In the (not-so) little suburb where I grew up, instead of a whistle, we had the famous “fire burp” which was a heinously loud HONK that the fire station would let out to summon the volunteer fire corps. You could hear the burp for miles. They burped it every day at 5:00PM.

It has nothing to do with bells.

Time ball

Actually, that derives from a different practice, the time ball which was used so that ships off the coast could set their chronometers.

I’ll note also that Hong Kong has its Noonday gun, which I’d imagine is heard for quite a distance.

Vancouver, BC, has fired a 9 o’clock gun since 1894, apparently also as a time signal for ships in the harbor. Why it was decided to fire it in pitch darkness is not recorded.

Cape Town has a noonday gun as well, firing from the thusly-named Signal Hill. It’s a pair of blackpowder cannon from the 1700s (one fires, one is backup in case of a misfire), but the fire signal is sent from the atomic clock at the Astronomical Observatory near my house - how cool is that mix of old and new tech? I can hear it from my house on a clear day, and I live around the other side of the mountain from it (apparently the “fire” signal is pre-timed to compensate for the nanoseconds delay between here and the gun). The same gun battery is used for gun salutes. According to Wiki: “These are the oldest guns in daily use in the world”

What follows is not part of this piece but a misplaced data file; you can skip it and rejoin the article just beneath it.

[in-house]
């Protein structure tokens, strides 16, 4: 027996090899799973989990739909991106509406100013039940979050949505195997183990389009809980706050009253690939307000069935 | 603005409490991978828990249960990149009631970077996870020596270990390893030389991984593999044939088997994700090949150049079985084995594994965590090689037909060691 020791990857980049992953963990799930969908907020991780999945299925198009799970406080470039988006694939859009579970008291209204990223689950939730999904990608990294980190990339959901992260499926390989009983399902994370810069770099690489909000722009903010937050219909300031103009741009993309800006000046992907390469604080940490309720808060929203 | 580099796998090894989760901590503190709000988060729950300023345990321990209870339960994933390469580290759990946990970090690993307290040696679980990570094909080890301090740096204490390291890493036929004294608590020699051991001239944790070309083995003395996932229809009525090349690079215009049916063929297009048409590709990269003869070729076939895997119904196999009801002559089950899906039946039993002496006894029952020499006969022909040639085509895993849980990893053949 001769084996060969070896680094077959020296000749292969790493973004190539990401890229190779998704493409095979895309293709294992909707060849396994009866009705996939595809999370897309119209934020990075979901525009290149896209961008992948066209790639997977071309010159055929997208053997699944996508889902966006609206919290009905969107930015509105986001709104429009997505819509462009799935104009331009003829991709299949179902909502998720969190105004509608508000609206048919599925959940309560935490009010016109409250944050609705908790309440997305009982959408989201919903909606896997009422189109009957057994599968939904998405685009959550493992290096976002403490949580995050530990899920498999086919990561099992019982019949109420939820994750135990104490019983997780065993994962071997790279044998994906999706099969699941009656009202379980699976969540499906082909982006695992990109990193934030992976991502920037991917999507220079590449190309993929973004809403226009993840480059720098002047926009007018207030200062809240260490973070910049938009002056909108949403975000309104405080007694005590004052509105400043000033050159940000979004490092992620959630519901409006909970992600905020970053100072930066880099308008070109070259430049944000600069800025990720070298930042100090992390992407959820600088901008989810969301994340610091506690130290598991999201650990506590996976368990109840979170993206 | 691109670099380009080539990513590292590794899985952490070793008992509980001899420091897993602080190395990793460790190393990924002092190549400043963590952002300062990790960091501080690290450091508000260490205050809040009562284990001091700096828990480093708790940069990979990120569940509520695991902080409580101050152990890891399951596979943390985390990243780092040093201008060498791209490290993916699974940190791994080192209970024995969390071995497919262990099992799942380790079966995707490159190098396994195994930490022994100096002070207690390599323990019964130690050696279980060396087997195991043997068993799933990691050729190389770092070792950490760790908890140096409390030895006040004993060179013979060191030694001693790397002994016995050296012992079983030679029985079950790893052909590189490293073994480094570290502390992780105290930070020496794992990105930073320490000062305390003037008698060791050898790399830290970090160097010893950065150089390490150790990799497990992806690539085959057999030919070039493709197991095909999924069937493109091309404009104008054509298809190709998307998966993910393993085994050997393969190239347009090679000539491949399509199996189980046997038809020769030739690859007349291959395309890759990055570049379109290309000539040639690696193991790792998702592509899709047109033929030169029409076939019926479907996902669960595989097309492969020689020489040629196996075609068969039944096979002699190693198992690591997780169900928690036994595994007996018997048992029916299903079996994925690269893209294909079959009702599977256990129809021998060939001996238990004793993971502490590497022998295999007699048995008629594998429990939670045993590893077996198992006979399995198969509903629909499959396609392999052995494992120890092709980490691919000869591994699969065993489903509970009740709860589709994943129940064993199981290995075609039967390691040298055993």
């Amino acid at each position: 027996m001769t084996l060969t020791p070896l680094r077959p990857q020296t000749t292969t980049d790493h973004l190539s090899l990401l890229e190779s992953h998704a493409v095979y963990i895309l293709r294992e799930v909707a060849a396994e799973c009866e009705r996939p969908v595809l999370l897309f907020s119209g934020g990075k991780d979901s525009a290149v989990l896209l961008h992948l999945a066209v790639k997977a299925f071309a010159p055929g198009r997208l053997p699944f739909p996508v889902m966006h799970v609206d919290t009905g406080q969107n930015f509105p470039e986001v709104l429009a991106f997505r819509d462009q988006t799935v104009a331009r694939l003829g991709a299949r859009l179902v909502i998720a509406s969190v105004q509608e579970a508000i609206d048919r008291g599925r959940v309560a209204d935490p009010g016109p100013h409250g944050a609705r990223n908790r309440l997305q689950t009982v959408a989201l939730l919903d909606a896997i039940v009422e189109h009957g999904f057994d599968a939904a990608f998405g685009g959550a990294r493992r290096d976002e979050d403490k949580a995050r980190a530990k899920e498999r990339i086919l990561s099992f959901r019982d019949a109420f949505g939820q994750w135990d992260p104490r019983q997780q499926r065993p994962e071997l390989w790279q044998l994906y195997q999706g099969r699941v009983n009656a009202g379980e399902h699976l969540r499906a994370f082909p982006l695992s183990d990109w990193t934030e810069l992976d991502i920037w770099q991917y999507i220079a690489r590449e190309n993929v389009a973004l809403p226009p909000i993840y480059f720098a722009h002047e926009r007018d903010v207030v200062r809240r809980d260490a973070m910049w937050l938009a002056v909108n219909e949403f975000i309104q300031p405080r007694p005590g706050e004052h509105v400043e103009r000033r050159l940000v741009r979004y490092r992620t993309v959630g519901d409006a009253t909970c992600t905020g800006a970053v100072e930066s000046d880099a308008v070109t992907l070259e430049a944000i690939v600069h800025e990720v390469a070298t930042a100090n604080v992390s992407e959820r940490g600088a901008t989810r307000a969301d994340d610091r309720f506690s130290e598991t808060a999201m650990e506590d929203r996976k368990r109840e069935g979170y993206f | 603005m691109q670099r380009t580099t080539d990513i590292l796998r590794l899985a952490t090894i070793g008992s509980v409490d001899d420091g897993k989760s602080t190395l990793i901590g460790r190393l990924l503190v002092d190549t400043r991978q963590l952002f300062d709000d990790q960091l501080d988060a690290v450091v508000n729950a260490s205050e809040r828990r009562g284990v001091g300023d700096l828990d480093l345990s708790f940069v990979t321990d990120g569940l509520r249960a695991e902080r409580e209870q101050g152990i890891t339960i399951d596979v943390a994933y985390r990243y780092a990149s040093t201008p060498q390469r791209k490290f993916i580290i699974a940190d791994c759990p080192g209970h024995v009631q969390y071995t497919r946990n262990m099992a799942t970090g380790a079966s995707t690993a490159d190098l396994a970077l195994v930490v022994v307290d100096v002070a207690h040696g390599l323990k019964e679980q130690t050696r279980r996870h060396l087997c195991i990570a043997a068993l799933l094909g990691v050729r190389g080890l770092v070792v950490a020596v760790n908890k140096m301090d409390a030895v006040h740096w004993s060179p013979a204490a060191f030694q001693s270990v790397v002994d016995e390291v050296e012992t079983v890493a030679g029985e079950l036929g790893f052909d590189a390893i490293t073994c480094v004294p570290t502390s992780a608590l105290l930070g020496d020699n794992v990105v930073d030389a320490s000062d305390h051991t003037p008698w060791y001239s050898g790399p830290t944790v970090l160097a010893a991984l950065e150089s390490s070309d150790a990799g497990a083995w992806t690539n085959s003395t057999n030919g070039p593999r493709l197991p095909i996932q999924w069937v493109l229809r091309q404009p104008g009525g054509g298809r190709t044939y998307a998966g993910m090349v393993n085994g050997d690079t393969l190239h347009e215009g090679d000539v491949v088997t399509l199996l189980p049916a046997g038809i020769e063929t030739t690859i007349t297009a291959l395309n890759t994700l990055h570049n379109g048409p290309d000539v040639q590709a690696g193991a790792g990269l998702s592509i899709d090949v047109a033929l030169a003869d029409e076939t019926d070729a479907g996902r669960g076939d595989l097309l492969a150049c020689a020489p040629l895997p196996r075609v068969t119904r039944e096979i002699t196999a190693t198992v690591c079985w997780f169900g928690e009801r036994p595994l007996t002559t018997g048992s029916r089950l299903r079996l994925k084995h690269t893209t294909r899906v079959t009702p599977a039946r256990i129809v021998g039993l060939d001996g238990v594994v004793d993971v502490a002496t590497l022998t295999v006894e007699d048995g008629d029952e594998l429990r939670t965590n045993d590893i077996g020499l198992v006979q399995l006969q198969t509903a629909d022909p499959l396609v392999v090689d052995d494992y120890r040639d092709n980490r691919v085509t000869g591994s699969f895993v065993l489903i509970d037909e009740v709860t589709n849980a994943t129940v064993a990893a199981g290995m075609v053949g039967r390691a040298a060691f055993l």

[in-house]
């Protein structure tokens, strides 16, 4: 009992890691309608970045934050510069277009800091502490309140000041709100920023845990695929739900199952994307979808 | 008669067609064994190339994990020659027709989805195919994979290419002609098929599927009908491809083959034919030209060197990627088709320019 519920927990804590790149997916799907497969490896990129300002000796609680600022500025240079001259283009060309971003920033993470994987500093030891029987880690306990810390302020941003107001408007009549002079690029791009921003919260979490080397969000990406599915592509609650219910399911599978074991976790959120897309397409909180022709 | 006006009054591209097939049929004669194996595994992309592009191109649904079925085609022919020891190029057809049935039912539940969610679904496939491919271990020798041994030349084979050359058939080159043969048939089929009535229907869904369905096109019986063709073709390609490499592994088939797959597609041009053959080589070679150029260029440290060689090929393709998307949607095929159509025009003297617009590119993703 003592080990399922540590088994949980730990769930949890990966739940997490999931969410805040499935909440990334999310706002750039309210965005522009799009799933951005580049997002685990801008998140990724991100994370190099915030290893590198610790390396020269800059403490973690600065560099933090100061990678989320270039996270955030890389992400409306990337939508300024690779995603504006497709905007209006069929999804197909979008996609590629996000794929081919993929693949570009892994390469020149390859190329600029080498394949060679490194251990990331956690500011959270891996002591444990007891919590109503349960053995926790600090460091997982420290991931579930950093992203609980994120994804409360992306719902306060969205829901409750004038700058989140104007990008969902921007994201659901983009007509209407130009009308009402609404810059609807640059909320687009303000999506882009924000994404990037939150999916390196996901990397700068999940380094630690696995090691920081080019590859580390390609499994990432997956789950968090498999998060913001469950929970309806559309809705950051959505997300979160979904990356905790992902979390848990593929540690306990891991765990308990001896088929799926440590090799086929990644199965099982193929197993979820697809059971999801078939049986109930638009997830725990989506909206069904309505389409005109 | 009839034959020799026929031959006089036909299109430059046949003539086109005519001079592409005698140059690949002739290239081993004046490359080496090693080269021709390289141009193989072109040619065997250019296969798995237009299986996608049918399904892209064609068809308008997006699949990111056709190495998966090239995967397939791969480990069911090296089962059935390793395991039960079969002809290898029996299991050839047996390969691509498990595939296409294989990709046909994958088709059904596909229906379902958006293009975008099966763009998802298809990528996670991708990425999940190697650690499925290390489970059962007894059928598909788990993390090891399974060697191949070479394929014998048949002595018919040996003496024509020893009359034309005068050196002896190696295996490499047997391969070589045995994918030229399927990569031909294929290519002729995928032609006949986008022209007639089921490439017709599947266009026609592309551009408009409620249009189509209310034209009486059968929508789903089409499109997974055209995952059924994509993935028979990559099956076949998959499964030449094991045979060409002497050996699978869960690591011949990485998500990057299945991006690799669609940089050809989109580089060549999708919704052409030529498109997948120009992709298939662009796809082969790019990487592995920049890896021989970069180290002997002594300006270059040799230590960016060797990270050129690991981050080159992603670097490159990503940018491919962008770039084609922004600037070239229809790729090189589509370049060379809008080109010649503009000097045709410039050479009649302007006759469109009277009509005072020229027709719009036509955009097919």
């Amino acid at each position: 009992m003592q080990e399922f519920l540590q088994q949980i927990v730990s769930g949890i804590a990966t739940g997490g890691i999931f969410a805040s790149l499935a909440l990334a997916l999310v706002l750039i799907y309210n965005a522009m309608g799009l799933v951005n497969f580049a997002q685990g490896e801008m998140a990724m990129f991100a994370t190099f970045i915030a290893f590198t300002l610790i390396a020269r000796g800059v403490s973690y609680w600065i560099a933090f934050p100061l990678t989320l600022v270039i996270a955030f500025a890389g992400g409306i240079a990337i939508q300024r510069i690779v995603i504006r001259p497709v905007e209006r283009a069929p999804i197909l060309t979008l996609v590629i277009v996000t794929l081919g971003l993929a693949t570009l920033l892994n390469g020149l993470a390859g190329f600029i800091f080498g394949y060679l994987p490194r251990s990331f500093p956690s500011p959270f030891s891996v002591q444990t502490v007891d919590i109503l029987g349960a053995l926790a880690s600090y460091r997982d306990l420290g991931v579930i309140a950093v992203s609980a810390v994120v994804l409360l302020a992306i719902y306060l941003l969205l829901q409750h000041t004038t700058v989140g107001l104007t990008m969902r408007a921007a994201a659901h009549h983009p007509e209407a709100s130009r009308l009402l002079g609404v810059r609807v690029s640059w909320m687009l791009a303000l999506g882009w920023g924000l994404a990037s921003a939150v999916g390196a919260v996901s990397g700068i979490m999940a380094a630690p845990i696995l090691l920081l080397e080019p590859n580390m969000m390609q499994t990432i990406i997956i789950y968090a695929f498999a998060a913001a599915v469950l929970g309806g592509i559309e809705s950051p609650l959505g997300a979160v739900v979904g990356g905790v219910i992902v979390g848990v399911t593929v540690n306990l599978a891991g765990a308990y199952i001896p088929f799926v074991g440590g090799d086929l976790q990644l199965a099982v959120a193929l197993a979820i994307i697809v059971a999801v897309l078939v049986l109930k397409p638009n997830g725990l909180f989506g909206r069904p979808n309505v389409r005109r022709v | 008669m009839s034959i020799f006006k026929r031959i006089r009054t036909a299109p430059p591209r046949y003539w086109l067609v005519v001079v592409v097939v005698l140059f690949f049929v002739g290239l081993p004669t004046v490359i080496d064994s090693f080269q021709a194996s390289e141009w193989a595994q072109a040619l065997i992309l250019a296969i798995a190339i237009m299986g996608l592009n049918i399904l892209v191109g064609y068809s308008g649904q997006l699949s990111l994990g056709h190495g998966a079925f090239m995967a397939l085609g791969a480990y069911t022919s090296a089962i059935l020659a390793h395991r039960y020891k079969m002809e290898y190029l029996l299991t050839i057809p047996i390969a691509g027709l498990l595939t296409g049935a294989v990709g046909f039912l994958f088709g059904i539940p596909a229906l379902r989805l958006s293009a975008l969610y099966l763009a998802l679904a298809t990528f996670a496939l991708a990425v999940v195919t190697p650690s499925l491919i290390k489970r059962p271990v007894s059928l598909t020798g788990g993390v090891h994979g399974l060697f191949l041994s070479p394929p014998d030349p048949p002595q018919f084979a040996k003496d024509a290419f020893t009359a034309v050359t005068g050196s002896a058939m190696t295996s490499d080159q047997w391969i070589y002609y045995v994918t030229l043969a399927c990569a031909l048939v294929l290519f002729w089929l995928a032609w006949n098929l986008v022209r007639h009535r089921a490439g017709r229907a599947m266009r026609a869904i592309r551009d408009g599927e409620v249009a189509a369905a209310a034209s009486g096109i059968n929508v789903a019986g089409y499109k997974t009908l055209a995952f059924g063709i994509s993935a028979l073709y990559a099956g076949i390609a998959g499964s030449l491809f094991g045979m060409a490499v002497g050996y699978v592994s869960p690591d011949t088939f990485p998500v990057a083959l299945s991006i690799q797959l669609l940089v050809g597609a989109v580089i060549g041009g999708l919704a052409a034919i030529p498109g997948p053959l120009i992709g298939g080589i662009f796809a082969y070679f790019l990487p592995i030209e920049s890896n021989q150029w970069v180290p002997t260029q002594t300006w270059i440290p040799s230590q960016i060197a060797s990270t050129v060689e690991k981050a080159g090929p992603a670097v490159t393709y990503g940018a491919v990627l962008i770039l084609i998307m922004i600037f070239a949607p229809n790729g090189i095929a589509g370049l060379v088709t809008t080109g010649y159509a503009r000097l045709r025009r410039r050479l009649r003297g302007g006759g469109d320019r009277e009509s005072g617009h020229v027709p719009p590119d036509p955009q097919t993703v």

The harbour, the Observatory and Signal Hill also have time balls, but I’ve only seen the harbour one raised/dropped, on Navy Day.

It’s worth noting that in the absence of intervening structures or terrain, loud sounds can be heard for miles and miles. I live about five miles south of the train tracks in town (probably quite a bit more) but I can hear fairly plainly when trains blow their whistles or do other reasonably loud things. Those whistles are only moderately loud even across the street from the tracks so you don’t really need a loud sound, just one that will carry and a clear shot. It’s easy to imagine a good, resonant bell on top of a clock tower taller than anything else in the region would be heard across an entire region.

Chances are if you lived far enough from the church to not hear the bells, you really had no use for formal time anyway. Needing to be “on time” to anything would really be a city phenomenon. The sun works quite well for farmers.